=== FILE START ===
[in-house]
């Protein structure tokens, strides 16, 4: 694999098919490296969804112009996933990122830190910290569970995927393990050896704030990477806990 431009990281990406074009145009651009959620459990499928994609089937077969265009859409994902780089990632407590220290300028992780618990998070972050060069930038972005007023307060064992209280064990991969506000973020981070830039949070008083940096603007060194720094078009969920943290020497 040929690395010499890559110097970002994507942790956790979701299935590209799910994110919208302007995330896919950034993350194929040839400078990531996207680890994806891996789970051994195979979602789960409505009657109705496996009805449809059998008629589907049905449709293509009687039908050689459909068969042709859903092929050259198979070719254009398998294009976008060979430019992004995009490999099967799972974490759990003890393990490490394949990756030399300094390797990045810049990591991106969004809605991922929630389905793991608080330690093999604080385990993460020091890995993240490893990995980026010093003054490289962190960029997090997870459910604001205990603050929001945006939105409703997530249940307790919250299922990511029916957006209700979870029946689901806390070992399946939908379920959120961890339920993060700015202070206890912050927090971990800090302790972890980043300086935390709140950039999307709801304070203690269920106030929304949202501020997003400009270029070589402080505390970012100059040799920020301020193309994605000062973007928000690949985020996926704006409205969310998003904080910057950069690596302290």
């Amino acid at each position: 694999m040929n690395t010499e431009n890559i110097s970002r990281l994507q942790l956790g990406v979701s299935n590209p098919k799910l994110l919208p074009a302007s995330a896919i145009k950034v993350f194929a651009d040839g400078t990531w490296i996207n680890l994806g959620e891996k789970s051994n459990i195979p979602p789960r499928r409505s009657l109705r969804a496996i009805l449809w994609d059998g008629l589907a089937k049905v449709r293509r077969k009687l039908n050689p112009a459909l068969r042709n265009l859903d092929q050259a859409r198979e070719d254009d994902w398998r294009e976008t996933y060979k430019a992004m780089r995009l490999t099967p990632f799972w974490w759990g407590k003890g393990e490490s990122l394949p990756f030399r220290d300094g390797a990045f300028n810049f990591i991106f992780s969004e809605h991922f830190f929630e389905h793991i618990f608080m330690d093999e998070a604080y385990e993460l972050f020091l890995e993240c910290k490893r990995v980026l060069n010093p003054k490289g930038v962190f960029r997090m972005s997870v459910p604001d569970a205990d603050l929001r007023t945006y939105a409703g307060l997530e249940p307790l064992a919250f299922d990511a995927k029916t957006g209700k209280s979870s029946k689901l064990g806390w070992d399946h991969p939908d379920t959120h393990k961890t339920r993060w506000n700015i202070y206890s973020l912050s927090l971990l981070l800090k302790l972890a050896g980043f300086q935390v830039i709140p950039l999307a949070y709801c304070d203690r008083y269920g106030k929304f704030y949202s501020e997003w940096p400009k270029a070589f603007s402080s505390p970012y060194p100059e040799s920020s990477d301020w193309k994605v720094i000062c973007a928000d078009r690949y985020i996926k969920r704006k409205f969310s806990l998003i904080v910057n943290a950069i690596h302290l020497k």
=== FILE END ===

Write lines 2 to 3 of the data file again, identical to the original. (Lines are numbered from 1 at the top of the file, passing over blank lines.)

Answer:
């Protein structure tokens, strides 16, 4: 694999098919490296969804112009996933990122830190910290569970995927393990050896704030990477806990 431009990281990406074009145009651009959620459990499928994609089937077969265009859409994902780089990632407590220290300028992780618990998070972050060069930038972005007023307060064992209280064990991969506000973020981070830039949070008083940096603007060194720094078009969920943290020497 040929690395010499890559110097970002994507942790956790979701299935590209799910994110919208302007995330896919950034993350194929040839400078990531996207680890994806891996789970051994195979979602789960409505009657109705496996009805449809059998008629589907049905449709293509009687039908050689459909068969042709859903092929050259198979070719254009398998294009976008060979430019992004995009490999099967799972974490759990003890393990490490394949990756030399300094390797990045810049990591991106969004809605991922929630389905793991608080330690093999604080385990993460020091890995993240490893990995980026010093003054490289962190960029997090997870459910604001205990603050929001945006939105409703997530249940307790919250299922990511029916957006209700979870029946689901806390070992399946939908379920959120961890339920993060700015202070206890912050927090971990800090302790972890980043300086935390709140950039999307709801304070203690269920106030929304949202501020997003400009270029070589402080505390970012100059040799920020301020193309994605000062973007928000690949985020996926704006409205969310998003904080910057950069690596302290």
């Amino acid at each position: 694999m040929n690395t010499e431009n890559i110097s970002r990281l994507q942790l956790g990406v979701s299935n590209p098919k799910l994110l919208p074009a302007s995330a896919i145009k950034v993350f194929a651009d040839g400078t990531w490296i996207n680890l994806g959620e891996k789970s051994n459990i195979p979602p789960r499928r409505s009657l109705r969804a496996i009805l449809w994609d059998g008629l589907a089937k049905v449709r293509r077969k009687l039908n050689p112009a459909l068969r042709n265009l859903d092929q050259a859409r198979e070719d254009d994902w398998r294009e976008t996933y060979k430019a992004m780089r995009l490999t099967p990632f799972w974490w759990g407590k003890g393990e490490s990122l394949p990756f030399r220290d300094g390797a990045f300028n810049f990591i991106f992780s969004e809605h991922f830190f929630e389905h793991i618990f608080m330690d093999e998070a604080y385990e993460l972050f020091l890995e993240c910290k490893r990995v980026l060069n010093p003054k490289g930038v962190f960029r997090m972005s997870v459910p604001d569970a205990d603050l929001r007023t945006y939105a409703g307060l997530e249940p307790l064992a919250f299922d990511a995927k029916t957006g209700k209280s979870s029946k689901l064990g806390w070992d399946h991969p939908d379920t959120h393990k961890t339920r993060w506000n700015i202070y206890s973020l912050s927090l971990l981070l800090k302790l972890a050896g980043f300086q935390v830039i709140p950039l999307a949070y709801c304070d203690r008083y269920g106030k929304f704030y949202s501020e997003w940096p400009k270029a070589f603007s402080s505390p970012y060194p100059e040799s920020s990477d301020w193309k994605v720094i000062c973007a928000d078009r690949y985020i996926k969920r704006k409205f969310s806990l998003i904080v910057n943290a950069i690596h302290l020497k």